HOMILY FOR PALM/PASSION SUNDAY YEAR B (4) HOMILY THEME: HIS DEATH IS OUR LIFE


HOMILY FOR PALM/PASSION SUNDAY YEAR B

HOMILY THEME: HIS DEATH IS OUR LIFE

BY: Fr. Mike Lagrimas

 

HOMILY:

Mk 11:1-10 and Mk 15:1-39

Today we begin the celebration of Holy Week. For many of us, this is known as Palm Sunday. But if we came here to Church only because of the palms, we are terribly mistaken. This celebration is not about the palms. This is all about the suffering and death of Jesus Christ, the Son of God. This is Passion Sunday. That is why the Gospel reading we heard is very long. It is the story of the Passion of our Lord.

In the Gospels, there were many attempts by the scribes and Pharisees to apprehend and even to kill Jesus. But he would always be able to elude them. The reason is simply because his “hour has not yet come”. Later on, he would just keep away from the crowd so that he would not expose himself to the authorities. But on this Sunday, we see Jesus not anymore hiding or avoiding the people. He audaciously exposed himself to the crowd and openly entered the city of Jerusalem. He knew that it is in Jerusalem that he will die. But he entered the city amid all the cheers of the people who waved their palm branches and shouted: “Hosanna! Blessed is he who comes in the name of the Lord!10Blessed is the kingdom of our father David that is to come! Hosanna in the highest (Mk 11:9-11). It was an entry of a king to his own city. His hour has already come. It is the hour when he had to offer himself as sacrifice on the cross. This is the will of the heavenly Father in order to ransom the people from sin and death.

As we begin today the Holy Week, let us just reflect on one very important truth: Jesus died for us. He died for each and every one of us. Do we realize the great meaning of this truth? “He died for us.” Many of us have heard this phrase so many times that we do not anymore realize the great value of the sacrifice of Jesus for us. Perhaps this true story will help us appreciate the meaning of this truth. During the Second World War, a Franciscan priest in Poland was actively helping Jews who were persecuted by the Nazis. In February 1941, he was arrested by the German Gestapo, and later transferred to Auschwitz concentration camp as prisoner no. 16670. In July 1941, a man from his barracks vanished, and the Germans believed he escaped. As policy of the camp, and as deterrent for future escape attempts, the camp commander ordered ten men to be picked out at random from the same barracks to be starved to death in Block 13.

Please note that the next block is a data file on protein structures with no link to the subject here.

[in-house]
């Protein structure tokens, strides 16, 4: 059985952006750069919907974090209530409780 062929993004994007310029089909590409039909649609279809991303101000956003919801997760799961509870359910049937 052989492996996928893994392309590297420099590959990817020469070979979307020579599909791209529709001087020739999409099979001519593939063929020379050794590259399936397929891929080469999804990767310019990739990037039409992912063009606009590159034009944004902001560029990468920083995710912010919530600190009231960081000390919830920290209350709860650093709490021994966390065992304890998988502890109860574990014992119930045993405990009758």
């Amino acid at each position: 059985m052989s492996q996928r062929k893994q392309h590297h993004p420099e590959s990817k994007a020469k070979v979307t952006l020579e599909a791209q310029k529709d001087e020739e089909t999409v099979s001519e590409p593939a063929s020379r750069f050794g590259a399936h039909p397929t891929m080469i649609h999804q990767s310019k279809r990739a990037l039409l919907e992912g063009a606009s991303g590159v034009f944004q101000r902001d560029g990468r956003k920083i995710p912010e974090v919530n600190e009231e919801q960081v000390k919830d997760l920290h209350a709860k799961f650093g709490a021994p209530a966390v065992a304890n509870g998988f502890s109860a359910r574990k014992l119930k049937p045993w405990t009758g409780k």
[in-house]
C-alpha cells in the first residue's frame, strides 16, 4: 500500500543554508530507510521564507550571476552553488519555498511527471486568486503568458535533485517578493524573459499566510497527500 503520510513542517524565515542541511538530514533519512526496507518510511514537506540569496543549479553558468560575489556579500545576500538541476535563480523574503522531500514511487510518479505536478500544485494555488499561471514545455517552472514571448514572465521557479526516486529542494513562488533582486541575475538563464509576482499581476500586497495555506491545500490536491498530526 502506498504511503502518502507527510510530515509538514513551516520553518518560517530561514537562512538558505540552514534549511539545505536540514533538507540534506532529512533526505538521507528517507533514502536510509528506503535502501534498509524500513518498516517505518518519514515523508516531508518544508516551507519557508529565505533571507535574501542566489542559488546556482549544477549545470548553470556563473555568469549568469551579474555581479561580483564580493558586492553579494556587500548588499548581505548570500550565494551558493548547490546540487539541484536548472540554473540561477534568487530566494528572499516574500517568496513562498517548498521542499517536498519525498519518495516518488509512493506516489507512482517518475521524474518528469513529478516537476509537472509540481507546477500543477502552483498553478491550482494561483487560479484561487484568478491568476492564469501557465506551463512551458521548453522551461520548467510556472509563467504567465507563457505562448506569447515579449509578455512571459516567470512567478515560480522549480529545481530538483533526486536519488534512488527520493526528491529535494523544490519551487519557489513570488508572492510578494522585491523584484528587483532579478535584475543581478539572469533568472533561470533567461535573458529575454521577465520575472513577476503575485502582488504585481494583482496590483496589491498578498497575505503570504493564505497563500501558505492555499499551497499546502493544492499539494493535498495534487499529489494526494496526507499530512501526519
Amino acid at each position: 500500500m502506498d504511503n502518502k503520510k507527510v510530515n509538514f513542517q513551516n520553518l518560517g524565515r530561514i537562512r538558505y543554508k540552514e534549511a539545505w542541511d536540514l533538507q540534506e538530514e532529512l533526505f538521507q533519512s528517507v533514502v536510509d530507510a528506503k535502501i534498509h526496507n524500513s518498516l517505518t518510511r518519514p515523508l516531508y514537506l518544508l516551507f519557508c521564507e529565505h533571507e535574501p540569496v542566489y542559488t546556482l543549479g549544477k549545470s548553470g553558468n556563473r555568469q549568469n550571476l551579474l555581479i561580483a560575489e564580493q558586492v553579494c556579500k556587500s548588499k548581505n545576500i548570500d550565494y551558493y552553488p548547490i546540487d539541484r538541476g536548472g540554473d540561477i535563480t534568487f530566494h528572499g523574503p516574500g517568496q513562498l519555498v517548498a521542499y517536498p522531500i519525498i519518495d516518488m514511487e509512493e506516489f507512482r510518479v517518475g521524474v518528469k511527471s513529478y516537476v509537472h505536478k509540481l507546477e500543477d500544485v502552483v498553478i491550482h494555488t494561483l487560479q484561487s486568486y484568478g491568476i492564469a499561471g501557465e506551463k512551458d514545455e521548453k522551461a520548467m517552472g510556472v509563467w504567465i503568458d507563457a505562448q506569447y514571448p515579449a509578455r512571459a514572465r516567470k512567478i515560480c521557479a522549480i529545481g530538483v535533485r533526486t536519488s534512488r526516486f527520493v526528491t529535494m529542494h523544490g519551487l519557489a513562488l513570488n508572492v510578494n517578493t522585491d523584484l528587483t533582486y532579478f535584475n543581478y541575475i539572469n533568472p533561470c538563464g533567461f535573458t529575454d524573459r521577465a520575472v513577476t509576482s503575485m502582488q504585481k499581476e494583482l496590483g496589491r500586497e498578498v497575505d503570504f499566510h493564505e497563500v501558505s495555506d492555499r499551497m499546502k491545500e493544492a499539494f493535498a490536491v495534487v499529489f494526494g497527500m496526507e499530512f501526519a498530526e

One of the selected men, a Polish army sergeant, Franciszek Gajowniczec, cried out, lamenting his family: “My poor wife! My poor children! What will they do?” When this priest heard this, he volunteered to take his place. The commander was surprised, but the priest insisted: “I am a Catholic priest from Poland; I would like to take his place, because he has a wife and children.” The priest survived three weeks of starvation. He was later killed by an injection of carbolic acid.

He is now Saint Maximilian Mary Kolbe, the Martyr of Charity. He was beatified by Pope Paul VI in 1971, and canonized by Pope John Paul II in 1982, who declared him the “Patron Saint of Our Difficult Century.” On both occasions, Franciszec Gajowniczec was present who declared: “I wish to express my thanks for the gift of life. So long as I have breath in my lungs, I would consider it my duty to tell people about the heroic act of love by Maximilian Kolbe.” He is ever conscious of the fact that he owed his life to St. Maximilian Mary Kolbe.

What St. Maximilian did was in imitation of what Jesus did for all of us. “He died for us.” The story of the suffering and death of Jesus that we heard in the Passion is basically a story of love – God’s love for us. How should we respond to it? Like Franciszec Gajowniczec, we should always be grateful, “for God so loved the world that He gave us His only Son.”

Gratitude to God is not simply by saying “Thank You” to Him. Rather, genuine gratitude should lead us to radical conversion, totally rejecting sin, because we know that sin always offends God. And secondly, it should also move us to love and care for those whom God also loves: our needy brothers and sisters.

As we begin this Holy Week, may we make this truly holy as we express our gratitude to God by resolving to turn away from sin and to be pleasing in His sight by our acts of kindness and love towards one another.

Fr. Mike Lagrimas
Our Lady of Guadalupe Parish Palmera Springs 3, Susano Road Camarin, Novaliches, Caloocan City 1422

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